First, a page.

"Iranian leadership centers and weapons stockpiles are also present at the Bukamal base....Iranians also built a telecommunications tower at the center of the town to link between its units and different facilities." A few days ago, "Eye of the Euphrates" published maps and detailed locations of 13 key Iranian Revolutionary Guard Corps (IRGC) positions in Bukamal. (Asharq Al-Awsat-UK)
  • Israeli NGO Asks to Seize Iranian Oil Tanker in Gibraltar to Compensate Terror Victims - Simon Osborne
    An Israeli NGO, Shurat HaDin, is asking the Supreme Court of Gibraltar to grant an injunction to seize an Iranian oil tanker detained by Royal Marines off Gibraltar. It wants to use the proceeds to pay damages for the victims of terrorism sponsored by Iran. The NGO has won a series of judgments in U.S. courts holding Iran responsible for the murder of Israeli-Americans by Islamist groups including Hamas and Hizbullah.
        Shurat HaDin president Nitsana Darshan-Leitner told The Times: "The Grace 1 in Gibraltar is a rare opportunity for the victims to seize Iranian assets and for European governments to show that they are unforgiving in the struggle against terrorism."  (Daily Express-UK)
  • U.S. Education Secretary: Campus Efforts to Boycott Israel Are a "Pernicious Threat"
    Education Secretary Betsy DeVos told a Justice Department summit on anti-Semitism on Monday that the campaign led by pro-Palestinian activists calling for a boycott, divestment and sanctions [BDS] of Israel over its treatment of Palestinians is "one of the most pernicious threats" of anti-Semitism on college campuses. "These bullies claim they stand for human rights, but we all know that BDS stands for anti-Semitism," she said. "Israel is a light to the region, but we all know it's surrounded by jihadists who embrace evil."  (AP-New York Times)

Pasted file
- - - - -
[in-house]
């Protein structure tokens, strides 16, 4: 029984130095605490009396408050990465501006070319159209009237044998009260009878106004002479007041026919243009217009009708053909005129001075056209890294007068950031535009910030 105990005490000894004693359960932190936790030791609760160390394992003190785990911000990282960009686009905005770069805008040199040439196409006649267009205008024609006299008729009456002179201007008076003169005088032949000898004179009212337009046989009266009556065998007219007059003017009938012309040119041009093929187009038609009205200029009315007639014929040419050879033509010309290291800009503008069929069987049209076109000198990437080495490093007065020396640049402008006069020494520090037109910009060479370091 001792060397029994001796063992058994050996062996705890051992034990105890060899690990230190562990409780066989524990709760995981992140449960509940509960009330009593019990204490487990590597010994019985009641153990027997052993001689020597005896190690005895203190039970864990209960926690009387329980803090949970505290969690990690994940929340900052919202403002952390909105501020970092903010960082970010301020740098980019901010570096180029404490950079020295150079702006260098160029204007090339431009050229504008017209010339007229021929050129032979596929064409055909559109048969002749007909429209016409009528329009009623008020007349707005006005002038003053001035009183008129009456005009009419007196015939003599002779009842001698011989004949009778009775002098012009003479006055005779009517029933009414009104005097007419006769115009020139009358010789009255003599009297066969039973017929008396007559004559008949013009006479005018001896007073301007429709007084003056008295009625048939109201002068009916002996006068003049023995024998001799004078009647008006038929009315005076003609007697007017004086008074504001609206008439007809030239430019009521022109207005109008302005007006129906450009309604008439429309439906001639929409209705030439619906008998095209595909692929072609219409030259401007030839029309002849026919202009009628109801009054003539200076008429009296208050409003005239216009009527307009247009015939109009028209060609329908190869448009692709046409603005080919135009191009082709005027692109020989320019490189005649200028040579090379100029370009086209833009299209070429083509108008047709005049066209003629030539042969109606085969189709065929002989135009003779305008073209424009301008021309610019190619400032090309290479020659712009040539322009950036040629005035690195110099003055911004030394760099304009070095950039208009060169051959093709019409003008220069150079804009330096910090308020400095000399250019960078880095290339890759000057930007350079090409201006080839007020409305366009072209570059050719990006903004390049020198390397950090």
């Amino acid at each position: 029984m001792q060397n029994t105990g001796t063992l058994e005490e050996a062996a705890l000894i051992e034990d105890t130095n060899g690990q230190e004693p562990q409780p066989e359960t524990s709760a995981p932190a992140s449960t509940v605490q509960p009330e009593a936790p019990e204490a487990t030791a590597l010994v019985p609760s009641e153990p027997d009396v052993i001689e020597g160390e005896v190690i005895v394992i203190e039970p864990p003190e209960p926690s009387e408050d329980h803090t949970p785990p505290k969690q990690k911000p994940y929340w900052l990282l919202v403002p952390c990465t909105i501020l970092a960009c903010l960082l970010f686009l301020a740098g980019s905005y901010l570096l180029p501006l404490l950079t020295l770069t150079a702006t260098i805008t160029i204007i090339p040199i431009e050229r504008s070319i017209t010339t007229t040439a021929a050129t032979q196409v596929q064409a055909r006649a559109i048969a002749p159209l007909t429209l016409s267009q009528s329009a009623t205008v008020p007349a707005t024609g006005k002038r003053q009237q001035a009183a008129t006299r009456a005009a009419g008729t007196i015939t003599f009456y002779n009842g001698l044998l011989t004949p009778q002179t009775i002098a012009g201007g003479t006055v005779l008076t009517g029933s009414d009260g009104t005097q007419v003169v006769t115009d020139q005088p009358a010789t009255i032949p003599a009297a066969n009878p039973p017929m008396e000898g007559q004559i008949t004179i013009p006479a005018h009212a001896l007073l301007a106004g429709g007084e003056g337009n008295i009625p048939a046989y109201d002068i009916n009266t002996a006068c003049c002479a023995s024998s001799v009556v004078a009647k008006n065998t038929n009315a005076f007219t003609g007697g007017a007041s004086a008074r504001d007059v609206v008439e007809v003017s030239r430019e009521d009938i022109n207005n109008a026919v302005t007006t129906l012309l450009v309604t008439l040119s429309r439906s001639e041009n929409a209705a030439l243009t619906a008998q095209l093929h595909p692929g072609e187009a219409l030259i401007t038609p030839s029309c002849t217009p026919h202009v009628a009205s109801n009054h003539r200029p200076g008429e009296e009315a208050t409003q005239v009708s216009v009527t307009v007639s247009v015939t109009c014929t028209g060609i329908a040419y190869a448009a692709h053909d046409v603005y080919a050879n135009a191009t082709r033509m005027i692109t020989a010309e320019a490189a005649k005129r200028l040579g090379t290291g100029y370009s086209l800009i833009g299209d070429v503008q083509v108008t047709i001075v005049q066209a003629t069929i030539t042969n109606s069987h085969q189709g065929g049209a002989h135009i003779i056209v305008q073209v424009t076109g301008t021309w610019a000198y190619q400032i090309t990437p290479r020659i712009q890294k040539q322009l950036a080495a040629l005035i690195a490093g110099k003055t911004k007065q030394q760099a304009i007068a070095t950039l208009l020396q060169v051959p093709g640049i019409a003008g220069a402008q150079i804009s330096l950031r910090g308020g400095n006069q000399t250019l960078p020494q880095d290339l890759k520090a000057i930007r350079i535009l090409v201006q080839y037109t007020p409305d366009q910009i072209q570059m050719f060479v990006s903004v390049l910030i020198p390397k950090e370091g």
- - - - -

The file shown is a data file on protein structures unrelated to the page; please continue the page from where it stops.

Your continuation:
See also U.S. Officials Tackle Rising Anti-Semitism - Adam Kredo (Washington Free Beacon)
News Resources - Israel and the Mideast:
  • Israeli President on State Visit to South Korea
    Israeli President Reuven Rivlin met on Monday with President Moon Jae-in of South Korea in Seoul. President Rivlin noted the many similarities between Korea and Israel. Both have a long history, both gained independence in the same year and both turned every challenge into opportunity. He added that 2018 was a record year for Korean tourists to Israel. (Israel Ministry of Foreign Affairs)
  • Two More F-35 Planes Land in Israel, Bringing Total to 16 - Judah Ari Gross
    Two F-35 fighter jets landed in Israel Sunday, the army said, bringing the number of stealth aircraft in Israel's arsenal to 16. (Times of Israel)
Global Commentary and Think-Tank Analysis:
  • Appeasing Iran Isn't an Option - Prof. Eyal Zisser
    Surprisingly, Iran's recent belligerence in the Persian Gulf is being accepted by the international community with apathy. Voices in the West are expressing understanding and even empathy toward Iran, which is perceived as a victim fending off an aggressor - the U.S. In Europe and even certain circles in the U.S., it is largely accepted that the nuclear deal successfully secured peace and quiet.
        A similar argument was made 80 years ago, whereby U.S. President Franklin Roosevelt forced the leaders of Japan to attack Pearl Harbor by imposing painful sanctions on the country. But Iran of today, similar to Japan in 1941, isn't a peace-seeking country but a belligerent regional power that doesn't hide its expansionist ambitions.
        History teaches us that an aggressor can't be placated with concessions. It wasn't Trump who forced Iran to take the path of violence and terror, and he isn't the reason it is trying to conquer the Middle East. Iran's essence - anchored in the ayatollahs' fundamentalist and apocalyptic worldview - was established well before Trump entered office.
        Iran doesn't need to be appeased; it has to be curbed and subdued. The writer is a lecturer in the Middle East History Department at Tel Aviv University. (Israel Hayom)
  • Comparisons of Police Shooting in Israel with U.S. Are Dishonest and Unhelpful - Shmuel Rosner